His father is a computer expert and his mother a pianist, so the
fact that musician Tod Machover hovers on a radical intersection
between art and technology is no surprise.
The very names of each of his projects evoke the effort to
synthesize creativity and engineering: the multimedia music project
"Brain Opera" in 1996, and now his environmental museum sound piece,
"Meteor Music," which was unveiled last month. (It is part of the
Meteorite Museum in Essen, Germany, but is available to experience on
The music can be summarized as a 45-minute work in eight
movements, with a movement for each of the museum's rooms.
Since the actual experience is determined by the pace of the
individual moving through the space, it also represents the frontiers
to which artists and technological innovations have taken society in
such a way that old labels simply fall away.
Mr. Machover points out that nobody involved with the new work
knows what to call it. "Is it a museum, a concert, or a theme
park?" he asks without offering an answer.
Conversations with artists and engineers across the disciplines
reveal that this shedding of old definitions in favor of new concepts
is the inevitable result of the marriage of art and technology.
Indeed, from the "high art" world of Machover's "Meteor Music" to
the everyday entertainment of Disneyland's newest take on
Tomorrowland in Los Angeles, it is clear that the dance between
artists and technology continues to both provoke and benefit the rest
of society, according to the University of Detroit's John
Staudenmaier, an expert on the history of technology.
He observes that the relationship between artists and technology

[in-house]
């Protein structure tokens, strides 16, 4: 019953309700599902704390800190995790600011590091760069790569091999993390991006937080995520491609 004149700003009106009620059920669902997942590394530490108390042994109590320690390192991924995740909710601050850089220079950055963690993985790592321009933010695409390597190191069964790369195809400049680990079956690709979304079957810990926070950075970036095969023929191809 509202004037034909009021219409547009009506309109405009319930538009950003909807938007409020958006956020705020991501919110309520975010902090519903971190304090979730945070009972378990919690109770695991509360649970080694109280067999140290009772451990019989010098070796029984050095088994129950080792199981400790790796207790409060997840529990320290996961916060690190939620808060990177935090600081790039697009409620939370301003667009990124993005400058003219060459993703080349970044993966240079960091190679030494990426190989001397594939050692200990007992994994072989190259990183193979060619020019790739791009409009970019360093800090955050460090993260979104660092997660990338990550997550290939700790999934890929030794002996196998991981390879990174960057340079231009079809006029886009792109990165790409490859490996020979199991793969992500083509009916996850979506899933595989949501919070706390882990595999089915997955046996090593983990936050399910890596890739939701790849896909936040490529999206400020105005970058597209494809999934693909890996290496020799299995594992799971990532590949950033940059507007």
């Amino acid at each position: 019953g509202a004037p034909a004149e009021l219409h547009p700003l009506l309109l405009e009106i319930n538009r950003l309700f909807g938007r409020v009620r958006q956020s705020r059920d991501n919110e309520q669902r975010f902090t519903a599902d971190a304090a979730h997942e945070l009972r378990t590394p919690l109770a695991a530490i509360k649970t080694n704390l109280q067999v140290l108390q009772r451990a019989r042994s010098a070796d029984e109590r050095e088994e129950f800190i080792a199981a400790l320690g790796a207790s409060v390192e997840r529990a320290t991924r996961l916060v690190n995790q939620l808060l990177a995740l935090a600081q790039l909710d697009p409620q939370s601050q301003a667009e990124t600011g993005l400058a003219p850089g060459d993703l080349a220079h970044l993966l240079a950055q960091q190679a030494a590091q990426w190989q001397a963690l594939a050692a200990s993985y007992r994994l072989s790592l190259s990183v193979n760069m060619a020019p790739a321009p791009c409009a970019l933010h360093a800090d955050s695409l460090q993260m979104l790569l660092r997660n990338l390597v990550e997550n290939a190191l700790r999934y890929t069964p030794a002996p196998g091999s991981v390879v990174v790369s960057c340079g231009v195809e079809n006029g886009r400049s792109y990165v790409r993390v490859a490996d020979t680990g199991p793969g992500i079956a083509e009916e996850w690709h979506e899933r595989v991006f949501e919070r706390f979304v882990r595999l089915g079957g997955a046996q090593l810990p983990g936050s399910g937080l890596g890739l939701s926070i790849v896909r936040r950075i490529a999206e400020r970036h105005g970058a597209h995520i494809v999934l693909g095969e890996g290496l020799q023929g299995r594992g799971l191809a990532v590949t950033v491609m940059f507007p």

is crucial. Modern experience, he says, "is an exaltation of
technology," one that is reliant on progress and change. It is here,
he maintains, that the artist plays two important roles.
First, it is the aesthetic impulse that leads to the all-important
process of design innovation.
Second, and probably more fundamental for modern society, it is
the artist who gives "people the contemplative space to breathe in."
In other words, says the professor, artists help us understand who we
are and what we are doing with all the technology that surrounds us.
Companies on the cutting edge of high-tech culture continue to
recognize the fundamental importance of the first role, the artistic
John Hughes, the president of Rhythm & Hues, the high-tech
animation firm that made Hollywood's "Babe" talk, notes that while he
clearly needs up-to-the-moment technical talent, he looks for artists
"I can teach them the technology," he observes. "I can't teach
them that artistic sensibility that drives our industry."
Documentary filmmaker Ken Burns, whose next PBS series is devoted
to one of the master artists of this century, architect Frank Lloyd
Wright, notes that architecture is the perfect intersection of the
artistic impulse and technology. His interest in the famous designer
was sparked by the observation that "architecture is art that is
constantly acting upon all of us."
Mr. Burns observes that Wright was obsessed with new materials of
his time, experimenting with both the old and the new in an attempt
to discover the best of both.
While many who have lived in a Wright-designed house will be the
first to point out that his houses are infamous for falling apart, it
was also this constant push against the limits of his designs and
materials that produced a modern architectural masterpiece, New
York's Guggenheim Museum. …